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Voters' Verdicts

Voters' Verdicts: Citizens, Campaigns, and Institutions in State Supreme Court Elections

Chris W. Bonneau
Damon M. Cann
Copyright Date: 2015
Pages: 176
https://www.jstor.org/stable/j.ctt15hvzft
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  • Book Info
    Voters' Verdicts
    Book Description:

    InVoters' Verdicts,Chris Bonneau and Damon Cann address contemporary concerns with judicial elections by investigating factors that influence voters' decisions in the election of state supreme court judges. Bonneau and Cann demonstrate that the move to nonpartisan elections, while it depresses political participation, does little to mute the effects of partisanship and ideology. The authors note the irony that judicial elections, often faulted for politicizing the legal process, historically represented an attempt to correct the lack of accountability in the selection of judges by appointment, since unlike appointive systems, judicial elections are at least transparent.

    This comprehensive study rests on a broad evidentiary base that spans numerous states and a variety of electoral systems. Bonneau and Cann use the first national survey of voters in state supreme court elections paired with novel laboratory experiments to evaluate the influence of incumbency and other ballot cues on voters' decisions. Data-rich and analytically rigorous, this provocative volume shows why voters decide to participate in judicial elections and what factors they consider in casting their votes.

    A volume in the series Constitutionalism and Democracy

    eISBN: 978-0-8139-3760-1
    Subjects: Political Science

Table of Contents

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  1. Front Matter
    (pp. i-vi)
  2. Table of Contents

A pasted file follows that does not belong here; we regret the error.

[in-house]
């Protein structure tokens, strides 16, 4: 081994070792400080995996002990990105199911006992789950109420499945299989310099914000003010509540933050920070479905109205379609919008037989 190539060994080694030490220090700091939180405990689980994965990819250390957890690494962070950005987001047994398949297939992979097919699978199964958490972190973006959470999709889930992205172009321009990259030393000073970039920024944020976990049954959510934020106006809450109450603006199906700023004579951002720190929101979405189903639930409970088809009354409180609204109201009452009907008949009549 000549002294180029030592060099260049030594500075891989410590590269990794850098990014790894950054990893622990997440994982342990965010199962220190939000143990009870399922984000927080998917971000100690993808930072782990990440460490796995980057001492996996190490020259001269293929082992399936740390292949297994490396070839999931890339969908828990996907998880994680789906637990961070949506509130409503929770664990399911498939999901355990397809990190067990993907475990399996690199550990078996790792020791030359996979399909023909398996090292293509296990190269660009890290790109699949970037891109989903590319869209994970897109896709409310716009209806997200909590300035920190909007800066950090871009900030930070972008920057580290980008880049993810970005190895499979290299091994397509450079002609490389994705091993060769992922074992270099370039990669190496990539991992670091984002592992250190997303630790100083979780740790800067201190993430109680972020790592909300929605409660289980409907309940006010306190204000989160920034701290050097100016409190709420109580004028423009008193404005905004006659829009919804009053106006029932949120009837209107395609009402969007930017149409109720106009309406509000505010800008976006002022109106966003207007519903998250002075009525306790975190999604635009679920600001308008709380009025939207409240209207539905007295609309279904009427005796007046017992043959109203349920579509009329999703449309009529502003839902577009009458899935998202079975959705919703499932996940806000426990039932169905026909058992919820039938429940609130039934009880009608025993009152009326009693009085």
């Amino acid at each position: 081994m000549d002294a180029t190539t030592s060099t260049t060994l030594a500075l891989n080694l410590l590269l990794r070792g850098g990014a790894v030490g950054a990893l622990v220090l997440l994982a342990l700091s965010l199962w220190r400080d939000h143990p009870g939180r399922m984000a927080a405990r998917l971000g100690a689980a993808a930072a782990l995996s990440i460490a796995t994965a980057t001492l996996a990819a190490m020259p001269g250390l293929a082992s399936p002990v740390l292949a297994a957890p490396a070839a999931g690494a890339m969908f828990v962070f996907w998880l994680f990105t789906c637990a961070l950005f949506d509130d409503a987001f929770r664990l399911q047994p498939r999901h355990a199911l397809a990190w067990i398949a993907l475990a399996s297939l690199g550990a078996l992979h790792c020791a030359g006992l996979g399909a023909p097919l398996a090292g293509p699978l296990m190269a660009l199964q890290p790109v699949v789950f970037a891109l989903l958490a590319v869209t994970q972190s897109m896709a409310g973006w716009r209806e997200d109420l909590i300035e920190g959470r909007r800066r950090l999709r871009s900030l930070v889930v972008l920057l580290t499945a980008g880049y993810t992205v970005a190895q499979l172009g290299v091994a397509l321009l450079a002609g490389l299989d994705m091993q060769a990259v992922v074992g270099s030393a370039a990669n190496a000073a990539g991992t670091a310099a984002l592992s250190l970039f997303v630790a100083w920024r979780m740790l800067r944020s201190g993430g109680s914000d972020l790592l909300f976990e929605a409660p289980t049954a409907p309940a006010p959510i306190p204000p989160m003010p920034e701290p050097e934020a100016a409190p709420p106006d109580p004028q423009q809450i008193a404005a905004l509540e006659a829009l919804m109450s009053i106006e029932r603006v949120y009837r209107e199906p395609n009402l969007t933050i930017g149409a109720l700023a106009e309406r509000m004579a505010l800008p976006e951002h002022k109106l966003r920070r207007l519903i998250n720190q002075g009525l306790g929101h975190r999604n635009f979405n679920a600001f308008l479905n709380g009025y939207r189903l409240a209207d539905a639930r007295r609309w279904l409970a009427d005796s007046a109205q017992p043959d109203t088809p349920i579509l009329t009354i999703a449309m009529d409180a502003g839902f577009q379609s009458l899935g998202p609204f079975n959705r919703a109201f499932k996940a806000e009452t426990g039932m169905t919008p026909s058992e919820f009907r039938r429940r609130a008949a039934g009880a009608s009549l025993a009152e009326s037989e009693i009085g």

(pp. vii-viii)
  3. ACKNOWLEDGMENTS
    (pp. ix-xii)
  4. INTRODUCTION: THE LANDSCAPE OF JUDICIAL ELECTIONS
    (pp. 1-16)

    Judicial elections have been described by critics as a failed experiment (O’Connor and McGregor 2012), “economically inefficient” (Chertoff 2010, 48), a “real and increasing threat to . . . fair and impartial courts” (O’Connor and McGregor 2012, 1742), “‘wild,’ ‘crazy,’ ‘raucous,’ ‘radical,’ ‘nightmarish’” (Pozen 2008, 307), and dominated by “special-interest spending and politics on courts” (Bannon et al. 2013, 27). Indeed, some have even argued that “unqualified votersmay now seem especially likely to make bad choices because a race to the bottom in judicial campaign tactics will lead them to pick politically appealing yetlower-quality candidates” (Pozen 2008, 304),...

  5. 1 INDIVIDUAL-LEVEL FACTORS AND VOTER PARTICIPATION IN STATE SUPREME COURT ELECTIONS
    (pp. 17-34)

    The conventional wisdom about the nature of judicial elections, espoused by interest groups, the media, and policymakers, includes two claims: first, voters do not know anything about judicial elections or the candidates running in them; second, in many cases voters opt not to vote at all. We address the first point in chapters 2 and 3. In this chapter, we address the second claim and investigate the determinants of voter participation in state supreme court elections focusing on the impact of institutional arrangements.

    For decades, scholars of politics have been interested in the determinants of political participation. In order for...

  6. 2 VOTE CHOICE IN STATE SUPREME COURT ELECTIONS
    (pp. 35-56)